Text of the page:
The threat was made in response to the US-EU Safe Harbour and Privacy Shield agreements being struck down by the European Court of Justice in recent years. The court struck down those agreements as it found US laws did not offer enough data protection safeguards to meet European standards, making it illegal for companies to gather data about European citizens and transfer it to US shores for analysis and sale to advertisers.

This isn't the first time Meta has made threats to leave a particular market. Last year, Meta temporarily blocked people and publishers in Australia from sharing news as part of a scare tactic to make the Australian government amend its media bargaining code. Among Meta's fellow big tech brethren, Google similarly threatened to pull Search from Australia under similar motives, while Apple said last year it could leave the UK due to patent concerns.

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US tech giant faces Russian fines | Feb 11, 2022

Company Listed: Youtube

American tech giant Google is set to be handed a fine after Russian officials determined it was in violation of the country’s anti-trust laws, in connection with its video sharing and social media website YouTube.

The Federal Antimonopoly Service (FAS) posted the news on its website on Thursday, writing that a case brought against Google last April had concluded that the tech firm had breached antitrust law by arbitrarily deleting content on YouTube, which is the second-most visited website in the world, after Google itself.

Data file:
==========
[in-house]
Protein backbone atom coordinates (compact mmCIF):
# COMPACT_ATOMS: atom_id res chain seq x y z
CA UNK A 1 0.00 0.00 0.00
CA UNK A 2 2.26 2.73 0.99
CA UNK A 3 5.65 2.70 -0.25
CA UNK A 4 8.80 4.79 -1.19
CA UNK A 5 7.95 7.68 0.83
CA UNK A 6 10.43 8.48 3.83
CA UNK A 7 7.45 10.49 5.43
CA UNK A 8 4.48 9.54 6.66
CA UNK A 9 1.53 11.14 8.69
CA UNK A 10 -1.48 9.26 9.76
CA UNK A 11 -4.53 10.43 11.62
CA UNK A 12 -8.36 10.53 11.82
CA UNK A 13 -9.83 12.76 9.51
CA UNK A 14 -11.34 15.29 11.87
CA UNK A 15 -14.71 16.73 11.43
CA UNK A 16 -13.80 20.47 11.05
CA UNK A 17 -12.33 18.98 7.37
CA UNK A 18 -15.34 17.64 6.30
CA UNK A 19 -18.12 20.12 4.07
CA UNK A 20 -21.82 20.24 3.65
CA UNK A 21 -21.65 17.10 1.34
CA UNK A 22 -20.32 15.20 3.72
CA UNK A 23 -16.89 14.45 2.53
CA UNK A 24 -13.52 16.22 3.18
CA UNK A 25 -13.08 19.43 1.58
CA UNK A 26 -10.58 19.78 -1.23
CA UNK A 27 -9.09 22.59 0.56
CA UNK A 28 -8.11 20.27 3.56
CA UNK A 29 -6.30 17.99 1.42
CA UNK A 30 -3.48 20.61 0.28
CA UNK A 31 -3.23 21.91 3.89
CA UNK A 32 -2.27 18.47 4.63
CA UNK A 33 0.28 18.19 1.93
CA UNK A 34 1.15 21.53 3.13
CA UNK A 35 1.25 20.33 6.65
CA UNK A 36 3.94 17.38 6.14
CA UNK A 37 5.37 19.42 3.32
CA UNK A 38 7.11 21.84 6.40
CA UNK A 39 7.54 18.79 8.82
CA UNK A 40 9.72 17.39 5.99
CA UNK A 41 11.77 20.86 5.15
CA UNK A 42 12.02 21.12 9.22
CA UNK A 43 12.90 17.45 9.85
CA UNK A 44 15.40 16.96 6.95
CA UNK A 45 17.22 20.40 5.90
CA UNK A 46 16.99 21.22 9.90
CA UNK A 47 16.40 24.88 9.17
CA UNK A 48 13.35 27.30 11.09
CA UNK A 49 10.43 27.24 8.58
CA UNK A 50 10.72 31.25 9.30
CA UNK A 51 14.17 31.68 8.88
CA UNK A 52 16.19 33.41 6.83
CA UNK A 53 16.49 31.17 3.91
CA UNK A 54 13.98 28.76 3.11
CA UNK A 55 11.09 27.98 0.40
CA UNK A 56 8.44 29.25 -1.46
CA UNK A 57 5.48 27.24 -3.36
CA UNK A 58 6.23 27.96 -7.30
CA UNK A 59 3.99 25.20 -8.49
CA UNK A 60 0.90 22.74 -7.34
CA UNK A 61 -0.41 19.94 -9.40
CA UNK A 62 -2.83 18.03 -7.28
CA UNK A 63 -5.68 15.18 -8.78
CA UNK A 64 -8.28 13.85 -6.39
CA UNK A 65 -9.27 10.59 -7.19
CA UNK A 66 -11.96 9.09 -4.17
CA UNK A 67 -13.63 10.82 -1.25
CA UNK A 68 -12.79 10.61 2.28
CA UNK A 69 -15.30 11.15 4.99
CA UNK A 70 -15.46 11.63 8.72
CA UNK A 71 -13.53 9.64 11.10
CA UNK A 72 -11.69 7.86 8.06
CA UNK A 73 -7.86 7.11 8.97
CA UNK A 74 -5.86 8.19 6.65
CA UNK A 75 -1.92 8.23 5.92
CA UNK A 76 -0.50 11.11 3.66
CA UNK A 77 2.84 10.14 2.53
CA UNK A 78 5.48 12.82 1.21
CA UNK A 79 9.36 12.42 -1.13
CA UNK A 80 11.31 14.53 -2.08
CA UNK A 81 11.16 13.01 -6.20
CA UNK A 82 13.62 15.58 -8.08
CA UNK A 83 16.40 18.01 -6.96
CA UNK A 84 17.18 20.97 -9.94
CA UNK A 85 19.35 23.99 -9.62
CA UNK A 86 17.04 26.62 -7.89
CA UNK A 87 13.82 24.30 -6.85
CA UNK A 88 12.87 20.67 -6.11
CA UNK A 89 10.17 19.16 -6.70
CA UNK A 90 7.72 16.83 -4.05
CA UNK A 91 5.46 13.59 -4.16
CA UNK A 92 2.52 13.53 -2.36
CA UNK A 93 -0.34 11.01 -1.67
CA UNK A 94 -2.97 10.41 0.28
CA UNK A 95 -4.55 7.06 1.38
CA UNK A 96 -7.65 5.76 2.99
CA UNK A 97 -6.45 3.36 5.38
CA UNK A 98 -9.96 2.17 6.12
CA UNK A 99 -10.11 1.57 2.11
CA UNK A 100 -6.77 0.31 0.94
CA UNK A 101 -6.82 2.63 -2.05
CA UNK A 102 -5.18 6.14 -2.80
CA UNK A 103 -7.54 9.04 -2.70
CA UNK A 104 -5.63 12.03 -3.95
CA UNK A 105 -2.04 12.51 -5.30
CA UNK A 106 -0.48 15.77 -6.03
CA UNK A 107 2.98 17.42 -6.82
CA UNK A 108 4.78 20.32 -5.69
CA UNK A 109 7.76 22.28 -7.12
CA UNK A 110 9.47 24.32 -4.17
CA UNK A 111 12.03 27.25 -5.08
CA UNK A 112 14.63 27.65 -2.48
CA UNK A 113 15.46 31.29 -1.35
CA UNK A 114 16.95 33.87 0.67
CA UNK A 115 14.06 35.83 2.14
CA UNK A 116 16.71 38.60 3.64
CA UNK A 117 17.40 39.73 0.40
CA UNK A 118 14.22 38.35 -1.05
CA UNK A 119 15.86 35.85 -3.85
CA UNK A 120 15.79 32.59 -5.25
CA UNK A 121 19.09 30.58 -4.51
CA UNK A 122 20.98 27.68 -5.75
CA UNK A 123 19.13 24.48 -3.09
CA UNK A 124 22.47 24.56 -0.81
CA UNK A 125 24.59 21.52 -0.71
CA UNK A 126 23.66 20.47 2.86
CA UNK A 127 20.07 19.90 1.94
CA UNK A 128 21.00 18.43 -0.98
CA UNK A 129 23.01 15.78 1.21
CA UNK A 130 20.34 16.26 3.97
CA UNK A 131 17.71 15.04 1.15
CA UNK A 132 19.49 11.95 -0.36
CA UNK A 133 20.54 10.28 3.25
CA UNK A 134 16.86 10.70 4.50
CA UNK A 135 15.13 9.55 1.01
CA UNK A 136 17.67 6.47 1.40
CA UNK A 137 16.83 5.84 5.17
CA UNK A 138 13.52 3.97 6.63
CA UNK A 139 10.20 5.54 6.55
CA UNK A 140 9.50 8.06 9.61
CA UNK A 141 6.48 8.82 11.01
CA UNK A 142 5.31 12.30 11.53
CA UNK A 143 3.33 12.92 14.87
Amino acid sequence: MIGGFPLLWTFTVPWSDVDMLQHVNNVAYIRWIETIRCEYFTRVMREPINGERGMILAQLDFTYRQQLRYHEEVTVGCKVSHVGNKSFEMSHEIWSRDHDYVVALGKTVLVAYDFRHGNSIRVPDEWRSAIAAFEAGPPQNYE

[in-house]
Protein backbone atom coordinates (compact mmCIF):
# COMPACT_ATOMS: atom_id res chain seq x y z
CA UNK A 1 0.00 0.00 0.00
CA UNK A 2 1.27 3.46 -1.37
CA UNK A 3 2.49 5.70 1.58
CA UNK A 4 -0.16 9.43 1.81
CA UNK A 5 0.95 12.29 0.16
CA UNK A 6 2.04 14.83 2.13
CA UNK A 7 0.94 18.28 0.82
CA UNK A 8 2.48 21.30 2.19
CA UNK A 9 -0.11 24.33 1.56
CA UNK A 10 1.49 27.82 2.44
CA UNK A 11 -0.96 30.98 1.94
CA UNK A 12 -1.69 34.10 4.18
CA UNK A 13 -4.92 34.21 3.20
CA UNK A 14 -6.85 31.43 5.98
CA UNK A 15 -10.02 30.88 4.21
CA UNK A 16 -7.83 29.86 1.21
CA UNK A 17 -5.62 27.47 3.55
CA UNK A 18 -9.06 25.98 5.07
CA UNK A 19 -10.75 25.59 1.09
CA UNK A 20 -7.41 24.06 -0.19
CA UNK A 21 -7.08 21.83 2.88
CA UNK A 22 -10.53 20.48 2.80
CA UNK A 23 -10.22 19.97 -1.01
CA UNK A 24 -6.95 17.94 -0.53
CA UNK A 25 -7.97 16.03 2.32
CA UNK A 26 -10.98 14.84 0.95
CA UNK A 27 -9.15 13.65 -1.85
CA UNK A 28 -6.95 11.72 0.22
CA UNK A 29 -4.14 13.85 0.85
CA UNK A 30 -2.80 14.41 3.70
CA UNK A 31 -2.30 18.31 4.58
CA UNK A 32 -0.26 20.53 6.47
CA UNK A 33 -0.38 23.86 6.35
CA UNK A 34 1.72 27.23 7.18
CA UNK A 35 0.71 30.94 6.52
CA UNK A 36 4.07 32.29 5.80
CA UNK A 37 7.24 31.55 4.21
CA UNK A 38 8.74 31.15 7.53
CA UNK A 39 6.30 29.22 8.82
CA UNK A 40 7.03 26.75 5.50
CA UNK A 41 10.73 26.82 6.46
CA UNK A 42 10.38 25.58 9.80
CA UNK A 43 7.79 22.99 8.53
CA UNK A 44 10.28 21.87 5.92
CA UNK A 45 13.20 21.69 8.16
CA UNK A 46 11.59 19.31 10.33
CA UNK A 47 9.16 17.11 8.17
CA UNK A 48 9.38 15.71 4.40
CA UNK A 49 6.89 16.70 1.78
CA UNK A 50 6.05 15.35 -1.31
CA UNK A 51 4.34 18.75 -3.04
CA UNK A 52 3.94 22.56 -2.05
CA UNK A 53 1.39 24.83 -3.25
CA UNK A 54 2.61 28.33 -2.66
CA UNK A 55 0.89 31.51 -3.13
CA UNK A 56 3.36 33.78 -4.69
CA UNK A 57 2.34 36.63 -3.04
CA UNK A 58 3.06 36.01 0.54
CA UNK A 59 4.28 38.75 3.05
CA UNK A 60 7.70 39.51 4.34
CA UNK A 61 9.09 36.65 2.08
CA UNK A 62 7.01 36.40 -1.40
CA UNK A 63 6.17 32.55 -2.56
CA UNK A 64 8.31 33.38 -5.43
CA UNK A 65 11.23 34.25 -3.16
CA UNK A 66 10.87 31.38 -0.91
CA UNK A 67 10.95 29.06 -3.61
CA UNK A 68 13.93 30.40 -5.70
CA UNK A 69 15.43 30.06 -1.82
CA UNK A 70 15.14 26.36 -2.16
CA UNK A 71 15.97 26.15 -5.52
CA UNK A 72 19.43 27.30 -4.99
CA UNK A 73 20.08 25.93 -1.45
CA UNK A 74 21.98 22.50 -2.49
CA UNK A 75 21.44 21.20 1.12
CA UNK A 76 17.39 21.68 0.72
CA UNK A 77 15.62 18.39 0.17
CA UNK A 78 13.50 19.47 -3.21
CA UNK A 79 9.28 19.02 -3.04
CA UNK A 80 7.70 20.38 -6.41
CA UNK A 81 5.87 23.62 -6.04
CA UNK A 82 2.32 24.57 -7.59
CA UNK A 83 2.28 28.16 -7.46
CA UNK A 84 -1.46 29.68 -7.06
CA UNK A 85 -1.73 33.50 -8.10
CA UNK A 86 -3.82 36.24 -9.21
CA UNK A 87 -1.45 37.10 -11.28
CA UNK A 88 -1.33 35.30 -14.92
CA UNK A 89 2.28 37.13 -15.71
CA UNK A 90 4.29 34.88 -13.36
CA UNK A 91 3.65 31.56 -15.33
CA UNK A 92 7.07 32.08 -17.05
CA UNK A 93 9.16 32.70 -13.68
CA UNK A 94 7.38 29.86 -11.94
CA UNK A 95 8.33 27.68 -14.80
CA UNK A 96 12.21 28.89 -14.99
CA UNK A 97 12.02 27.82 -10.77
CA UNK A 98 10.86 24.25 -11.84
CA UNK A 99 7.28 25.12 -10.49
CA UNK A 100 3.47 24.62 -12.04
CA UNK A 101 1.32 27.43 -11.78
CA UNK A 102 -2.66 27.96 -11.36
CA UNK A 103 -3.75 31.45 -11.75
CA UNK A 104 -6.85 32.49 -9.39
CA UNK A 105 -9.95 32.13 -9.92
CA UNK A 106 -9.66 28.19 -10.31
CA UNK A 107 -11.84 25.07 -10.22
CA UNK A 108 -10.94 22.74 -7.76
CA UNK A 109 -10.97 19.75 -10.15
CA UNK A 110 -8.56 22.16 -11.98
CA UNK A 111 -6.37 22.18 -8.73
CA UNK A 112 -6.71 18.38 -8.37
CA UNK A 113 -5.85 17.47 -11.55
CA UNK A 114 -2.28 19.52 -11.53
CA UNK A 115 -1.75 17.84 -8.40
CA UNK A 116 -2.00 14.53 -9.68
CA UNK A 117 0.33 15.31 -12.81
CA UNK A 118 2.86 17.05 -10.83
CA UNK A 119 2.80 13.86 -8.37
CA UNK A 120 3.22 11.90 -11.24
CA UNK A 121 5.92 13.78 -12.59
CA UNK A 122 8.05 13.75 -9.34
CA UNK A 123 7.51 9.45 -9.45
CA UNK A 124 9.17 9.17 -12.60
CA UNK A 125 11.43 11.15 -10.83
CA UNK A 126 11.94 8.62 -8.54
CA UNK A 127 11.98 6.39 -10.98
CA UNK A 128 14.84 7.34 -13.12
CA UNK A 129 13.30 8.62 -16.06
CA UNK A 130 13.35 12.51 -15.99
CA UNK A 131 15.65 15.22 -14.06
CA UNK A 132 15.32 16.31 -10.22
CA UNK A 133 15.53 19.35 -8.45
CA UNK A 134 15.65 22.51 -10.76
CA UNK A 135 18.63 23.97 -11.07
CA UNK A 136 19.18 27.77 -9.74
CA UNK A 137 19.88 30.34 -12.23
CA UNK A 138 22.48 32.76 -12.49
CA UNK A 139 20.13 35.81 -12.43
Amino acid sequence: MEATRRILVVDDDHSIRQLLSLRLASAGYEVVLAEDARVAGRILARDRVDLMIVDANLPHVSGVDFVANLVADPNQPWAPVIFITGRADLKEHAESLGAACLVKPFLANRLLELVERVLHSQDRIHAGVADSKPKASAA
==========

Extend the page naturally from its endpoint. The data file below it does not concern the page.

The statement reads, “the Service determined that the rules connected with formulating, suspending, and blocking accounts and content circulation of YouTube users are opaque, subjective, and unpredictable. This leads to the sudden blocking and deletion of accounts without warning or foundation. The Russian FAS determined that such behavior infringes on the interests of users and restricts competition in related markets.”

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Government Hospitals in Nigeria to Offer Free DNA test from June 2022

Topic: Health Misinformation

Location: Nigeria, Africa

Company Listed: Facebook

Summary: As of Friday, February 11, 2022, a Health-related misinformation story on Facebook was circulating on several social media platforms including Twitter and Whatsapp suggesting the Nigerian Government will be offering Free DNA tests starting in June 2022.

The claim as seen with a breaking news headline has so far generated 26 likes and comments.

According to the Facebook user, the claim emanated from the Health Minister for Nigeria.